By Callum McSorley
Old hands from The Big Issue UK, The Big Issue Australia and Canada’s L’Itinéraire joined the INSP’s 18th conference early on Tuesday to share their wisdom with international colleagues, some of whom were joining the gathering for the very first time.
The event included workshops on editorial content, vendor support and fundraising and provided a lively start ahead of the official opening of the conference on Wednesday.
Lana Shaw, of the US street paper Speak Up [pictured], is this year attending her first INSP conference. “I love it, there’s no other place like it. Where else are you going to be surrounded by people from all over the world that are doing what you’re doing? It’s incredible,” she said.
Though there was a lot to take in from the training, Lana said her main lesson was simple – you can have fun with the magazine.
“All the teachers were wonderful but my favourite was the first session taught by Alan [Attwood – The Big Issue Australia]. One of the things he talked about was how we can have fun with our editorial content and there’s a freedom there, we don’t have to abide by all these rules that we put on ourselves, so that was really good for me.”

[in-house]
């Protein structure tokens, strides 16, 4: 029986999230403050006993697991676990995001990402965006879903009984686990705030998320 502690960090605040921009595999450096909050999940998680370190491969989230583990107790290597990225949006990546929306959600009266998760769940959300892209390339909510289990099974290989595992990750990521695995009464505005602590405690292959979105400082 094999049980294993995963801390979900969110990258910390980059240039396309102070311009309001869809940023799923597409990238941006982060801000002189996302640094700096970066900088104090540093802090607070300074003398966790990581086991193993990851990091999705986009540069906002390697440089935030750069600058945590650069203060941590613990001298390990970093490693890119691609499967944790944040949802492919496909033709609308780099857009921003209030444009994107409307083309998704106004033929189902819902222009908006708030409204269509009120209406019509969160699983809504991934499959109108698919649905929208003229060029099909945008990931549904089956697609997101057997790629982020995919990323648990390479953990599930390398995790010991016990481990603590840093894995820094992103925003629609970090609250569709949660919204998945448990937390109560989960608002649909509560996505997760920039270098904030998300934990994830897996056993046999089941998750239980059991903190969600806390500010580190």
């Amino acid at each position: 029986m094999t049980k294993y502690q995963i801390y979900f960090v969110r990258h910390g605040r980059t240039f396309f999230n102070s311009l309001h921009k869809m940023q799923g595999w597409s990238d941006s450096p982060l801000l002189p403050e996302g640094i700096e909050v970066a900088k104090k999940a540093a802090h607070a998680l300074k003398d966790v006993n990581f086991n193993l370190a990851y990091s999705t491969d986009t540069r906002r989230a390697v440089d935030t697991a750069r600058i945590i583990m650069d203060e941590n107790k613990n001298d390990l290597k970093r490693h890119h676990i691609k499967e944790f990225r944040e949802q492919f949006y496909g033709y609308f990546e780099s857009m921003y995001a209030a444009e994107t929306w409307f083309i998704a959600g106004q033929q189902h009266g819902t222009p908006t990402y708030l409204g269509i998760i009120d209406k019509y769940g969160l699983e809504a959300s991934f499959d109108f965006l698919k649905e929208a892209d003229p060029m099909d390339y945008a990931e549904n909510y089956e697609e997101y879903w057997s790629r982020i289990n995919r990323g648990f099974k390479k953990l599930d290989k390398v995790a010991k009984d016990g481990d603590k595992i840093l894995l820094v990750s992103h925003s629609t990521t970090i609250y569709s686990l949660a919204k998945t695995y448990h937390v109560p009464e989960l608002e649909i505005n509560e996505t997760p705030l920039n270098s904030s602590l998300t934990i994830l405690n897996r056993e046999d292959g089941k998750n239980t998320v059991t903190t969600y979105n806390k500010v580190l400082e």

Maryana Sokha of Prosto Neba, based in the Ukraine, was particularly impressed by some of the unique fundraising ideas that are popping up all over the world.
“I got a lot of new information about interesting ways of fundraising – some new tricks,” she said.
Also leaving the training sessions with a host of fresh ideas to take home was Rosi Rico of Brazilian street paper OCAS.
She was particularly taken with the Vendor for a Day project from Canada, in which business leaders and celebrities sell street papers for a day to raise money and awareness.
“I think that’s a good idea,” she said. “I don’t know if we can manage to do it but we can discuss it.”
The conference is a breeding ground for new ideas, she added. “You can learn something different, something new, you can talk with a lot of people and see what they are doing and what you can manage to do in your own country. It’s all about the experience, talking to people and exchanging ideas and suggestions.”